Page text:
The first students to graduate from the Northern Baccalaureate Nursing Program at UNBC's Peace River-Liard campus joined with students receiving their Bachelor of Social Work degrees to cross the stage during the graduation ceremony in Fort St. John.
When Heather McAleney spoke on behalf of the first graduating class from the Northern Baccalaureate Nursing Program at UNBC’s graduation ceremony in Fort St. John, it was momentous not only for her personally, but collectively for her classmates, faculty instructors, as well as residents living in the Peace River and beyond.
McAleney began her post-secondary journey in 2018, expecting it would eventually be necessary to leave her home community to enter the Nursing program at UNBC’s Prince George campus.
“I never imagined I would be graduating with a Bachelor of Science in Nursing degree in my hometown of Fort St. John,” says the newly Registered Nurse, one of nine students in the NBNP’s inaugural cohort.
A response to calls from communities in northern B.C. to address challenges in the health-care system and developed through regional collaboration, the School of Nursing designed the program to introduce students to the unique aspects of delivering health care in small urban and rural communities.
McAleney tailored her college courses and had the program’s prerequisites in time for the first intake of students. “By being in the first cohort, I knew I would be paving the way for future cohorts of nurses, which to me was exciting and interesting enough,” she says. “But being able to lessen the financial burden by continuing to live in my hometown allowed me to focus more on my assignments and exams.”
For Lexine Giroux, the program came at a critical juncture in her life. The former probation officer wanted to transition into a new career and was contemplating having to leave Fort St. John. “However, being a single mother presented challenges with childcare and travel,” she says. “I am so grateful for the opportunity to pursue my dream of becoming a Registered Nurse, while remaining local.”
Giroux has accepted a position as a Community Mental Health Outreach Nurse in Fort St. John. “I’m excited to gain more hands-on experience working with marginalized populations and to work to improve their access to health care.”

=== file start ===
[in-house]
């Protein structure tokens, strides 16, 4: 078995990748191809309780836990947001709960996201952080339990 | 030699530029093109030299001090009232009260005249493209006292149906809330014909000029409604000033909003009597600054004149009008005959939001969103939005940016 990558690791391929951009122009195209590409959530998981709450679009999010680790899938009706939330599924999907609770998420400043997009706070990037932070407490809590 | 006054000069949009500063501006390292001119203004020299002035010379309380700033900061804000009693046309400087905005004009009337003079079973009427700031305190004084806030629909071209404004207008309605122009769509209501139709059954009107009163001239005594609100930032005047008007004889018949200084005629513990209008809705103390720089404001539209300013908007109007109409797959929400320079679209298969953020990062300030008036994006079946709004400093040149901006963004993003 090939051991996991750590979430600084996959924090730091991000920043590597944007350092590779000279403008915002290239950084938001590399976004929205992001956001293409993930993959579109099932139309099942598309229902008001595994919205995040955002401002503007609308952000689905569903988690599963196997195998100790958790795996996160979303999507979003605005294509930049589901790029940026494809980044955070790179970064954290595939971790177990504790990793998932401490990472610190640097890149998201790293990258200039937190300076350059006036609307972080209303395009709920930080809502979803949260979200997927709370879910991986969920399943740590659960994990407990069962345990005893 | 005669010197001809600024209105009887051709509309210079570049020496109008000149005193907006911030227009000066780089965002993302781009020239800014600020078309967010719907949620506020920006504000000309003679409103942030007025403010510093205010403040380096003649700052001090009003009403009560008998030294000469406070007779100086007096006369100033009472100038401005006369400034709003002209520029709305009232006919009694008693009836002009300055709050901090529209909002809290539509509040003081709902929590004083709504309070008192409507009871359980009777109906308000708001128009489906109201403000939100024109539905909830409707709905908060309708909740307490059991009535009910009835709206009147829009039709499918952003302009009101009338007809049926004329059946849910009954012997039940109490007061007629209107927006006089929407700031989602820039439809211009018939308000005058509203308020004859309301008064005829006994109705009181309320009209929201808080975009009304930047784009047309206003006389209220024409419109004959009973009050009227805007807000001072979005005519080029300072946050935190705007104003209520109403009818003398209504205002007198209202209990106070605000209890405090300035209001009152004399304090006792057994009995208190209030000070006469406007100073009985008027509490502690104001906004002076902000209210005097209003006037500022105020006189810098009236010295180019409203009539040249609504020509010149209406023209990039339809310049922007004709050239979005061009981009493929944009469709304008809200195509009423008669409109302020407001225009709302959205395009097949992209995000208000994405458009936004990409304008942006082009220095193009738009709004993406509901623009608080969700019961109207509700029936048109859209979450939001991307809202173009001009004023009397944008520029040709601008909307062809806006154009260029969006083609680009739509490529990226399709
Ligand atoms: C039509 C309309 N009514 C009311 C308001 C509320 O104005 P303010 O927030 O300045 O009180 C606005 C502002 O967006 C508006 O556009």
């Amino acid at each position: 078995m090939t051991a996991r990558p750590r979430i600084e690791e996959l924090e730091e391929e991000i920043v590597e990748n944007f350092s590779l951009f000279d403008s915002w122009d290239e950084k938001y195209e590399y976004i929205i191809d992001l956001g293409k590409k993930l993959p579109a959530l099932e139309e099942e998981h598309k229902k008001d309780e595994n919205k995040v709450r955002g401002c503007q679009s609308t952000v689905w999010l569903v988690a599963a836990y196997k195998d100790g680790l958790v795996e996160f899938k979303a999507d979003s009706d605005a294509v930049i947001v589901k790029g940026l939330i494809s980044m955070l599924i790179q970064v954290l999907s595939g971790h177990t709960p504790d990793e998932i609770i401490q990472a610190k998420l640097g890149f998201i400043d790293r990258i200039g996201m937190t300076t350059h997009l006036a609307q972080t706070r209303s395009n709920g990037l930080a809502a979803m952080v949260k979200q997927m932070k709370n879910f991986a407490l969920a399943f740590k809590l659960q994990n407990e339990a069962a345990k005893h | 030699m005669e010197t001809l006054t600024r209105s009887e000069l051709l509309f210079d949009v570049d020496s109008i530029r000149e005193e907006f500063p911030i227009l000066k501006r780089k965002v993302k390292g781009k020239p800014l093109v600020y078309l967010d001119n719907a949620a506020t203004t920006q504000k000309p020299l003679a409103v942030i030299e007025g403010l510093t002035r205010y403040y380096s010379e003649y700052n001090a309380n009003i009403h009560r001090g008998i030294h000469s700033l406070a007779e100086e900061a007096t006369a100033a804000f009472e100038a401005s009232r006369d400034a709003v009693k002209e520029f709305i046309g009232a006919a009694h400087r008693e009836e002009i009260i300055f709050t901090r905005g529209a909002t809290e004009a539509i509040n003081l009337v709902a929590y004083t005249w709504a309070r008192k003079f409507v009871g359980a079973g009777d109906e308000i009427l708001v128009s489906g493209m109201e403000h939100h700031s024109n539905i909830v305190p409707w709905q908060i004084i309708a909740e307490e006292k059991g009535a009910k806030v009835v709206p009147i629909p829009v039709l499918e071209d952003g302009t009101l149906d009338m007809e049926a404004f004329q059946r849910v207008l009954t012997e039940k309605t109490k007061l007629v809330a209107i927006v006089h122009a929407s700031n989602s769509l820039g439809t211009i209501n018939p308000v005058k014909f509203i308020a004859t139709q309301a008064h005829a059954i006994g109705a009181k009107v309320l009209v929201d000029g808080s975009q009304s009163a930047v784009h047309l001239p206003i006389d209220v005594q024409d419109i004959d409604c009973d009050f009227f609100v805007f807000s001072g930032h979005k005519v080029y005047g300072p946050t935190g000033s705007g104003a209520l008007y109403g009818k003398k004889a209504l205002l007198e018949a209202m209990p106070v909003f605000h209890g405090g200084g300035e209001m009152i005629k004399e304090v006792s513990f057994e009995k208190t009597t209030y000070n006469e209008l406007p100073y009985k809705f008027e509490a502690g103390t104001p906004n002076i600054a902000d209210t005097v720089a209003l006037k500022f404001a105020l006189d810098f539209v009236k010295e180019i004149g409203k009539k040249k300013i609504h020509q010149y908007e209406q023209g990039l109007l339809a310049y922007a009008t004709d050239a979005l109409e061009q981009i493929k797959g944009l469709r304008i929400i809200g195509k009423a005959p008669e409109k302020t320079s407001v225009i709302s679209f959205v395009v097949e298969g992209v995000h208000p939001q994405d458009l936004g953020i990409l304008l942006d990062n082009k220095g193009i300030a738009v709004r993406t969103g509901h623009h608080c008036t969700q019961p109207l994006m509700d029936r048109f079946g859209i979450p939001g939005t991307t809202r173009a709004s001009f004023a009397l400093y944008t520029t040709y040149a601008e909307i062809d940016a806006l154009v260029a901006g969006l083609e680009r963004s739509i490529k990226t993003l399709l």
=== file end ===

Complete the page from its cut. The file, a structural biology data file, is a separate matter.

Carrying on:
Originally from Italy, Valentina Lucherini had been a paramedic in Fort St. John until her work permit was not renewed and she had to return to her home county. “The NBNP program in Fort St. John allowed me to come back as an international student to what I started to consider my home and allowed me to pursue my goal.”
Already employed as a nurse with In-Patient Services at the Fort St. John hospital, Lucherini’s goal is to work in the Emergency Department. “It is important to have the NBNP program in Fort St. John because it is a long-term solution to the problem of nurse shortages in the Peace region.”
Most of the graduates from the Class of 2023 plan to remain in the region, including McAleney who says she has her dream job at the Dawson Creek and District Hospital.
“I just recently finished my training for the perioperative specialty, so on top of now being a newly Registered Nurse, I am now O.R.-trained and have begun working in the operating room,” she says. “I’m just waking up everyday and smelling the roses, being brave and living my life to the fullest and I’m just so thankful for everything UNBC prepared me for.”
Also crossing the stage at the Pomeroy Hotel and Conference Centre to enthusiastic applause from family, friends and community supporters, were seven graduates receiving their Bachelor of Social Work degrees.
Acknowledging the challenges her cohort faced during the Covid pandemic and those they will face in their chosen careers, Graduate Speaker Jolene van Wieringen commended her cohort on their ability to grow through trying times, persevere and come out stronger.
Van Wieringen has also transitioned into her dream job, as a Social-Emotional Learning Specialist working with middle and high school students at the Indigenous Education Centre in School District 60. The new social worker developed a relationship with staff and students at the centre during a practicum in the third year of her program and began in her new position one month before graduation. “I love it, I absolutely love it,” says van Wieringen. “I know it’s where I belong. I enjoy connecting with students. It’s definitely my calling.
“I have so many goals with this degree,” says the new graduate. “I want to connect with people, I want to advocate for youth, I want to help others, I just want to have an impact on social justice.”